True religion, that is true Christianity that reflects the love of Christ, reflects righteousness or justice, love as expressed in mercy, and the humility that allows us to do this in faith all at once. Christ said in Matthew 7:1, “Judge not, that you be not judged.” He wasn’t talking about discernment of a given situation where you to make a judgment or judgments; He was talking about a sweeping judgment of someone’s entire person.
We, as flawed human beings, especially if we are not living sacramentally and sincerely striving to be Christ-like, have a hard time properly applying judgment, justice and mercy in any given situation that calls for them. We can often make a real mess of things. However, God, who is perfect, through the Scriptures and the consciousness of His Church via the Holy Spirit, teaches us that justice and mercy can be applied perfectly in a spirit of love that redeems a person (mercy) while holding that person accountable (justice) also in the spirit of the well-being of a person.
Consider the example of St. Peter, the leader of the Apostles. At the Last Supper, Jesus reminded His Disciples of what was going to happen to Him. Peter vowed to follow Christ even to the death. Christ told Peter that before the rooster crowed three times that coming morning, Peter would deny Him three times. All four Gospels record Peter’s boast and denials. But the Gospel of John tells us the beautiful and instructive story of Peter’s redemption that models for us God’s perfect mercy and perfect justice.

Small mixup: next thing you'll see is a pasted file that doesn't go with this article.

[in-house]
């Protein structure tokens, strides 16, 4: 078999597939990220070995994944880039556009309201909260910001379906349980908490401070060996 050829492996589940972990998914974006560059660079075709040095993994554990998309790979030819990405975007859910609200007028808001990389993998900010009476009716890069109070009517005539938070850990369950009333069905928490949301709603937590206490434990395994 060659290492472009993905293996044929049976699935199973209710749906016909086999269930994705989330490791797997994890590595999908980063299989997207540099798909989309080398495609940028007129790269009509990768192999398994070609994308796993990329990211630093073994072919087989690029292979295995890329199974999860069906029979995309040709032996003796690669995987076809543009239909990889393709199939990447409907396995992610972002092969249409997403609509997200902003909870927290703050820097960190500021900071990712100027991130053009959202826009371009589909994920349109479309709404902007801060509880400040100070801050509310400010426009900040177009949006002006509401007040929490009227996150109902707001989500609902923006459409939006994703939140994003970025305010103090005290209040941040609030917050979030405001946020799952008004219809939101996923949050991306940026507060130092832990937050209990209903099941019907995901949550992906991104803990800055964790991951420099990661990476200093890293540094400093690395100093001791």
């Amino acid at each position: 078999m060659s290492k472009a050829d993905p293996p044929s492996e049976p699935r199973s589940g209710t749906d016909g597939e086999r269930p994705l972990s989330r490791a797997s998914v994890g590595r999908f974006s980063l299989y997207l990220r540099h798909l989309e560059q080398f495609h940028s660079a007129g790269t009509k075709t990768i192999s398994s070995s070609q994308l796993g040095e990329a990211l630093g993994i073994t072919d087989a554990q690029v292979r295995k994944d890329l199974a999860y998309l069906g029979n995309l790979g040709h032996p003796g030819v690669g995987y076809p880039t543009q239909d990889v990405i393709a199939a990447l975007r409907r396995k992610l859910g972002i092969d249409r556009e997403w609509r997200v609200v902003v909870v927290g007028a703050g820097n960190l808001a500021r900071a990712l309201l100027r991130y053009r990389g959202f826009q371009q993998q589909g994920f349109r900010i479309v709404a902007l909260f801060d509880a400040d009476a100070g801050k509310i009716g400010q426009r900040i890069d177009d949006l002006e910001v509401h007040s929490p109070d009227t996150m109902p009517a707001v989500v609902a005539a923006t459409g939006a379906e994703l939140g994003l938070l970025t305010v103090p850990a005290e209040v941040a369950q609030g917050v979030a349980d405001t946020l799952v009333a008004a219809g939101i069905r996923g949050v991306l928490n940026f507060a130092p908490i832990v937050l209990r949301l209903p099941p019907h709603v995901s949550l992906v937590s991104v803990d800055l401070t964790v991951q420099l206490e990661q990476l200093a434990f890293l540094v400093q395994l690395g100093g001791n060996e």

In John 21, the resurrected Jesus appears to His Disciples one morning on the Shores of Galilee and they have breakfast. After they had eaten, Christ asks Peter three times if Peter loves Him.
“Simon, son of Jonah, do you love Me more than these?” He said to Him, “Yes, Lord; You know that I love You.” He said to him, “Feed My lambs.” He said to him again a second time, “Simon, son of Jonah, do you love Me?” He said to Him, “Yes, Lord; You know that I love You.” He said to him, “Tend My sheep.” He said to him the third time, “Simon, son of Jonah, do you love Me?” Peter was grieved because He said to him the third time, “Do you love Me?” And he said to Him, “Lord, You know all things; You know that I love You.” Jesus said to him, “Feed My sheep.”